Why is swatting happening?

Swatting most commonly grows out of a petty feud between individuals. Many swatting victims are streamers or gamers and come from attackers who seek revenge for being disrespected, defeated or humiliated within a computer game.

Attackers use swatting to cause irritation, inconvenience and fear for victims. In many cases, victims will feel extremely anxious and unsafe in a location. Sometimes, swatters may make these hoax calls repeatedly to create maximum disruption. Swatting is a type of abuse and harassment and doesn’t necessarily happen at a home address. It can also happen in a workplace, a school, or other frequently visited addresses by victims.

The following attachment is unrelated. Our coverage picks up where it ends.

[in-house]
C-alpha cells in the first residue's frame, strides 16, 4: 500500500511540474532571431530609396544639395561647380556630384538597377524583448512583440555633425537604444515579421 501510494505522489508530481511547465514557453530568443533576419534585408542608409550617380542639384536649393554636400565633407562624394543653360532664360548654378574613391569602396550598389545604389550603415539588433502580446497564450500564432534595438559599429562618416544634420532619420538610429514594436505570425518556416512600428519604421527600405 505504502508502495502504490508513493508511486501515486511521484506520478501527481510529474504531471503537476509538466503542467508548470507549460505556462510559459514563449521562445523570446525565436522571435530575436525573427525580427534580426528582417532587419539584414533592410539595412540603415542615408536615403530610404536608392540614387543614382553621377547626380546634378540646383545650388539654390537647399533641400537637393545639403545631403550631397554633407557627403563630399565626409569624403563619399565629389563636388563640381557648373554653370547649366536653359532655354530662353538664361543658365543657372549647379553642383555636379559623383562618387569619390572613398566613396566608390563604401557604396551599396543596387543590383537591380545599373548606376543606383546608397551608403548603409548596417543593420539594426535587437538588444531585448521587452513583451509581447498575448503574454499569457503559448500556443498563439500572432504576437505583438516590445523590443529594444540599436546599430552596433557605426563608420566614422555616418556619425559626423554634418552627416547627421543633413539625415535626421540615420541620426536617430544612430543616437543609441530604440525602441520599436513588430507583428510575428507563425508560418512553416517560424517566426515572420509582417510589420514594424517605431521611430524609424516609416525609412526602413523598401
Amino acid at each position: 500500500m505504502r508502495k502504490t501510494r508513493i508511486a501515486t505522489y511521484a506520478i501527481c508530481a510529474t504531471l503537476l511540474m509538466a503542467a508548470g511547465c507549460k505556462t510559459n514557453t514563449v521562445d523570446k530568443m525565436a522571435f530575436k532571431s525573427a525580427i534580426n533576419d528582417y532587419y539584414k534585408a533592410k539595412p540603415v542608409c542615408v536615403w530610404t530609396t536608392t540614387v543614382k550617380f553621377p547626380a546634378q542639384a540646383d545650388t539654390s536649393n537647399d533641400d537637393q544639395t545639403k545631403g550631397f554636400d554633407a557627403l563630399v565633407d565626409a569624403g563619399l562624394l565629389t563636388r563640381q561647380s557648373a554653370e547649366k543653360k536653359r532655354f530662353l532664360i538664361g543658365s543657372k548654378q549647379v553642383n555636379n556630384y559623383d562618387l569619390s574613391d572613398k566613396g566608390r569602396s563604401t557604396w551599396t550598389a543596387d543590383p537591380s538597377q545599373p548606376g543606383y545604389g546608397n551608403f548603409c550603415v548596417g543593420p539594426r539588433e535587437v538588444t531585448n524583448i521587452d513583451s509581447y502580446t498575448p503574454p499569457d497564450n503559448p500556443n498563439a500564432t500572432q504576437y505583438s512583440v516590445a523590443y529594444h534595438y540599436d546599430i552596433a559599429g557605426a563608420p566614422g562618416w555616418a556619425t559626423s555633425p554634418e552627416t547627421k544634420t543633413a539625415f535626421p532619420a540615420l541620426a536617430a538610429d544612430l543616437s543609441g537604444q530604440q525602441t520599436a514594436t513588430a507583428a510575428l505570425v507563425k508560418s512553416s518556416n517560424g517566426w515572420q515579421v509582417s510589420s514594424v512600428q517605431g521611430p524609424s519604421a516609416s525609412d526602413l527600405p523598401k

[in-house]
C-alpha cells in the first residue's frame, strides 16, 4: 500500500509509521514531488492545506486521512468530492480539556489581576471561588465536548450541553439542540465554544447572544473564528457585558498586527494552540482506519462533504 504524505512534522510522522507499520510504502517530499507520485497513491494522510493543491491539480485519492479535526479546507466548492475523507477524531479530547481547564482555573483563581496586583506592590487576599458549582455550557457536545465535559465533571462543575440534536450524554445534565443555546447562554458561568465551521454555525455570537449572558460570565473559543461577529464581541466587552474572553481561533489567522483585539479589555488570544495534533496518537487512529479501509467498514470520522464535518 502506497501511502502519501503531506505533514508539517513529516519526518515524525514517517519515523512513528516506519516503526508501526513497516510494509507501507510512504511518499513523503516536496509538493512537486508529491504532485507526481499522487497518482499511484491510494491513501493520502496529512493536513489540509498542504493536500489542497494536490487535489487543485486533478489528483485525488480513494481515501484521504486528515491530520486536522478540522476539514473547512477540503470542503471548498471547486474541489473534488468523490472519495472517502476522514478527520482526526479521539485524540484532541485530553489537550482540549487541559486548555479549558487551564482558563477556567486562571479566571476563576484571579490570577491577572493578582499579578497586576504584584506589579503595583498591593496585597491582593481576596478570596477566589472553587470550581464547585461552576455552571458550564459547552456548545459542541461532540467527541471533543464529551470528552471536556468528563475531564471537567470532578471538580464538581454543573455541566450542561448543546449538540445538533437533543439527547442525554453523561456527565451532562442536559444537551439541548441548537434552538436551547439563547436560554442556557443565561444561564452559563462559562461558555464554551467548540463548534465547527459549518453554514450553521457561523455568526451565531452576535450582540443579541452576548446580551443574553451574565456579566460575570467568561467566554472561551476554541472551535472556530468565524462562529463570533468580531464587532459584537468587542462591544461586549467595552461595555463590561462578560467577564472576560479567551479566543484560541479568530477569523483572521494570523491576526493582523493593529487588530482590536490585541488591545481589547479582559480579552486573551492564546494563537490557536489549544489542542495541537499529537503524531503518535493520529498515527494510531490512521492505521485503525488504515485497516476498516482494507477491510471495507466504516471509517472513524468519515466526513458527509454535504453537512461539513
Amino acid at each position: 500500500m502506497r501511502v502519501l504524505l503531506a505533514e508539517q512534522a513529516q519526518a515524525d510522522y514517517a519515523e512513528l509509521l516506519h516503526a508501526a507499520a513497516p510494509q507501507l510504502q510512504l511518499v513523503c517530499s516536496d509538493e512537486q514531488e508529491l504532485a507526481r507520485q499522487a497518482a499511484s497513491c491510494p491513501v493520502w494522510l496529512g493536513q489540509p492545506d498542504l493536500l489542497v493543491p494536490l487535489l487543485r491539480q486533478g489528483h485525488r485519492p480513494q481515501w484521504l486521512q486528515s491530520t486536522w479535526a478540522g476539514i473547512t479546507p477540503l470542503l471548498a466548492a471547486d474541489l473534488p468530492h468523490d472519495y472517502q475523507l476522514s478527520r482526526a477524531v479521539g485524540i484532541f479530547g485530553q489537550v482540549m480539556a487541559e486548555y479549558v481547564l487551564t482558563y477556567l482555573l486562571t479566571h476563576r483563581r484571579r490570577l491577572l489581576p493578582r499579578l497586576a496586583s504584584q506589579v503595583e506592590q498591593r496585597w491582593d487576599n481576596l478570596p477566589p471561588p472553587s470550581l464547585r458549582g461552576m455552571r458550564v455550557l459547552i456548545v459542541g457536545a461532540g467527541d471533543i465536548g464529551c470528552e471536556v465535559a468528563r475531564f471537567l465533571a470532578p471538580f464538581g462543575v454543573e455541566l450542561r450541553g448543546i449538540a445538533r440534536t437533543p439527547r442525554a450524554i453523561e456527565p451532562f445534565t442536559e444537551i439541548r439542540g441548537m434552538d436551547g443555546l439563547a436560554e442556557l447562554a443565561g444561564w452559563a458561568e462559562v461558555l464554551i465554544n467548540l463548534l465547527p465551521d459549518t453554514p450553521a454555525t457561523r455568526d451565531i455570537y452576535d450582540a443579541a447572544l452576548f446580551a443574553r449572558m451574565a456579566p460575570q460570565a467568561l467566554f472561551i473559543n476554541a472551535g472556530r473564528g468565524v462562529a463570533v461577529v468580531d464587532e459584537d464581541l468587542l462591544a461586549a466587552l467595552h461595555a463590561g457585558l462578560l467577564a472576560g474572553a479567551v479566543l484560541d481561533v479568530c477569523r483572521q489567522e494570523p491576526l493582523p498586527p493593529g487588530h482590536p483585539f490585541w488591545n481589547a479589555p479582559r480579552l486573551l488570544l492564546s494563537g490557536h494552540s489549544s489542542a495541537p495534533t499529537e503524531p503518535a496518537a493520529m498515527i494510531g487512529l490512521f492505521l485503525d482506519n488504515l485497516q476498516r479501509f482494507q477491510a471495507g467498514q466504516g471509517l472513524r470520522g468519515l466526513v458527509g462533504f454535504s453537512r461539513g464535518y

How to prevent swatting?

Once in motion, swatting can be difficult to stop, so the best way is to prevent it from happening and avoid becoming a victim. Here are a few simple processes and best practices to prevent swatting and protect your data:

How to prevent swatting

1. Hide your IP address

Every time an individual connects online, there is a wealth of information being transmitted without their knowledge, including real-time locations. To prevent this, it's recommended to disguise your IP address and use a VPN to route all your online traffic through remote servers, making it difficult for attackers to see where you are.

2. Turn On Two-factor Authentication (2FA)